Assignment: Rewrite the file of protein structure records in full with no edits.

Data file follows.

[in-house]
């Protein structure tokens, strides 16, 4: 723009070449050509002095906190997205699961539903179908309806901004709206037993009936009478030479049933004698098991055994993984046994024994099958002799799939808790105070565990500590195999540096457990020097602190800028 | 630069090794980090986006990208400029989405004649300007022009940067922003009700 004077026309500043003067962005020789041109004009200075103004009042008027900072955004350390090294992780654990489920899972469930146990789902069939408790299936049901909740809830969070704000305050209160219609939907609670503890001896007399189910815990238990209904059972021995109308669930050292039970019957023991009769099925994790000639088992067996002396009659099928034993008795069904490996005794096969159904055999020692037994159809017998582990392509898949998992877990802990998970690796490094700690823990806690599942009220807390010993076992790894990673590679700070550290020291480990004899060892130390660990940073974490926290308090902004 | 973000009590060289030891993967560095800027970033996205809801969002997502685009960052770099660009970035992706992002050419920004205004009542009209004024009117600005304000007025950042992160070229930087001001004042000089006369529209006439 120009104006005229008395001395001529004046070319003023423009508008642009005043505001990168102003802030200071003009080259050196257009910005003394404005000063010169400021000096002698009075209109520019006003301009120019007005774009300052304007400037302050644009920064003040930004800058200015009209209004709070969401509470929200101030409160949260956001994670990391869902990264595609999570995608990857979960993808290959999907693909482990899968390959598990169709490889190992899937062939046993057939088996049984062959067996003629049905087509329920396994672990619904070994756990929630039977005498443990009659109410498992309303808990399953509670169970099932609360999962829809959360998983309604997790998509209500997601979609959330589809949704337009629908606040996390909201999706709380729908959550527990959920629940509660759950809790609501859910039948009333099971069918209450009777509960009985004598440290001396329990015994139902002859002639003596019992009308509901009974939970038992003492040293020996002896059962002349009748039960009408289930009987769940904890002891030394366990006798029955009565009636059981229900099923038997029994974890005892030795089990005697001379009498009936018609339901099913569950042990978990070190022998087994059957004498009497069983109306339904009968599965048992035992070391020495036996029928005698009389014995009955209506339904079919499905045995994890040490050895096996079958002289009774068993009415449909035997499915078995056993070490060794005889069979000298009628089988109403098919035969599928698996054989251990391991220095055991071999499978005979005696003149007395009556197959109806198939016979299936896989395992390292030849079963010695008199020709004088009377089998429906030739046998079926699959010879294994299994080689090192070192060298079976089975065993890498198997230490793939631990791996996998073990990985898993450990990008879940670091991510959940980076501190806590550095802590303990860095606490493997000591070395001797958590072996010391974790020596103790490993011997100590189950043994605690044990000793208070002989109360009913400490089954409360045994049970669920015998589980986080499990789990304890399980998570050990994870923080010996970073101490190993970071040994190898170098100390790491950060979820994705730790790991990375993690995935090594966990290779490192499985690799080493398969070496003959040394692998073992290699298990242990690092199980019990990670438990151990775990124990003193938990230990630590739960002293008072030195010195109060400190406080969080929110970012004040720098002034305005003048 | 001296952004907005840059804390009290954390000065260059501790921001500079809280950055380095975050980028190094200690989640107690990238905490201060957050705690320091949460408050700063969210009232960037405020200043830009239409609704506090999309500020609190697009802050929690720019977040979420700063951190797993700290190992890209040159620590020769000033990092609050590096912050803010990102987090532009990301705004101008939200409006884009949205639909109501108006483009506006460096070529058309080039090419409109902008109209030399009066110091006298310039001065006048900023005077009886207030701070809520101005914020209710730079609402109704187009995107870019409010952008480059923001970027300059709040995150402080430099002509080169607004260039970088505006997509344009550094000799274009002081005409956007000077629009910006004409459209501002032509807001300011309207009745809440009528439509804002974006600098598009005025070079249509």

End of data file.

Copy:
[in-house]
């Protein structure tokens, strides 16, 4: 723009070449050509002095906190997205699961539903179908309806901004709206037993009936009478030479049933004698098991055994993984046994024994099958002799799939808790105070565990500590195999540096457990020097602190800028 | 630069090794980090986006990208400029989405004649300007022009940067922003009700 004077026309500043003067962005020789041109004009200075103004009042008027900072955004350390090294992780654990489920899972469930146990789902069939408790299936049901909740809830969070704000305050209160219609939907609670503890001896007399189910815990238990209904059972021995109308669930050292039970019957023991009769099925994790000639088992067996002396009659099928034993008795069904490996005794096969159904055999020692037994159809017998582990392509898949998992877990802990998970690796490094700690823990806690599942009220807390010993076992790894990673590679700070550290020291480990004899060892130390660990940073974490926290308090902004 | 973000009590060289030891993967560095800027970033996205809801969002997502685009960052770099660009970035992706992002050419920004205004009542009209004024009117600005304000007025950042992160070229930087001001004042000089006369529209006439 120009104006005229008395001395001529004046070319003023423009508008642009005043505001990168102003802030200071003009080259050196257009910005003394404005000063010169400021000096002698009075209109520019006003301009120019007005774009300052304007400037302050644009920064003040930004800058200015009209209004709070969401509470929200101030409160949260956001994670990391869902990264595609999570995608990857979960993808290959999907693909482990899968390959598990169709490889190992899937062939046993057939088996049984062959067996003629049905087509329920396994672990619904070994756990929630039977005498443990009659109410498992309303808990399953509670169970099932609360999962829809959360998983309604997790998509209500997601979609959330589809949704337009629908606040996390909201999706709380729908959550527990959920629940509660759950809790609501859910039948009333099971069918209450009777509960009985004598440290001396329990015994139902002859002639003596019992009308509901009974939970038992003492040293020996002896059962002349009748039960009408289930009987769940904890002891030394366990006798029955009565009636059981229900099923038997029994974890005892030795089990005697001379009498009936018609339901099913569950042990978990070190022998087994059957004498009497069983109306339904009968599965048992035992070391020495036996029928005698009389014995009955209506339904079919499905045995994890040490050895096996079958002289009774068993009415449909035997499915078995056993070490060794005889069979000298009628089988109403098919035969599928698996054989251990391991220095055991071999499978005979005696003149007395009556197959109806198939016979299936896989395992390292030849079963010695008199020709004088009377089998429906030739046998079926699959010879294994299994080689090192070192060298079976089975065993890498198997230490793939631990791996996998073990990985898993450990990008879940670091991510959940980076501190806590550095802590303990860095606490493997000591070395001797958590072996010391974790020596103790490993011997100590189950043994605690044990000793208070002989109360009913400490089954409360045994049970669920015998589980986080499990789990304890399980998570050990994870923080010996970073101490190993970071040994190898170098100390790491950060979820994705730790790991990375993690995935090594966990290779490192499985690799080493398969070496003959040394692998073992290699298990242990690092199980019990990670438990151990775990124990003193938990230990630590739960002293008072030195010195109060400190406080969080929110970012004040720098002034305005003048 | 001296952004907005840059804390009290954390000065260059501790921001500079809280950055380095975050980028190094200690989640107690990238905490201060957050705690320091949460408050700063969210009232960037405020200043830009239409609704506090999309500020609190697009802050929690720019977040979420700063951190797993700290190992890209040159620590020769000033990092609050590096912050803010990102987090532009990301705004101008939200409006884009949205639909109501108006483009506006460096070529058309080039090419409109902008109209030399009066110091006298310039001065006048900023005077009886207030701070809520101005914020209710730079609402109704187009995107870019409010952008480059923001970027300059709040995150402080430099002509080169607004260039970088505006997509344009550094000799274009002081005409956007000077629009910006004409459209501002032509807001300011309207009745809440009528439509804002974006600098598009005025070079249509």